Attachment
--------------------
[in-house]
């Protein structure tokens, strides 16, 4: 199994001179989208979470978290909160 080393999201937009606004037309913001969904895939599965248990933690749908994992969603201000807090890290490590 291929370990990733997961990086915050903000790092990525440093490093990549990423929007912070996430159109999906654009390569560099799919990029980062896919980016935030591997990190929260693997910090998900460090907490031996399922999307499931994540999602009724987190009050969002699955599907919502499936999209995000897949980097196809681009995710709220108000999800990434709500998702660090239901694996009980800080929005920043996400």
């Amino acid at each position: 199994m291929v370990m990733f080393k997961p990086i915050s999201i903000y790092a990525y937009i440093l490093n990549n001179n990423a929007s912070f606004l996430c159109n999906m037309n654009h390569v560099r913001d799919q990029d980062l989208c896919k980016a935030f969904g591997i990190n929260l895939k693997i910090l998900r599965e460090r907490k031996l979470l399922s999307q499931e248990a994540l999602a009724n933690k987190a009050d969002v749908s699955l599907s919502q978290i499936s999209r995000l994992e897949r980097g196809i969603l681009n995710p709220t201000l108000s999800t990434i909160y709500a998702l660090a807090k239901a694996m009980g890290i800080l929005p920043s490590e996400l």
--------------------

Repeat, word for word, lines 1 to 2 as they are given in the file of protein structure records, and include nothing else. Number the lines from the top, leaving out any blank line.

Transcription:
[in-house]
């Protein structure tokens, strides 16, 4: 199994001179989208979470978290909160 080393999201937009606004037309913001969904895939599965248990933690749908994992969603201000807090890290490590 291929370990990733997961990086915050903000790092990525440093490093990549990423929007912070996430159109999906654009390569560099799919990029980062896919980016935030591997990190929260693997910090998900460090907490031996399922999307499931994540999602009724987190009050969002699955599907919502499936999209995000897949980097196809681009995710709220108000999800990434709500998702660090239901694996009980800080929005920043996400």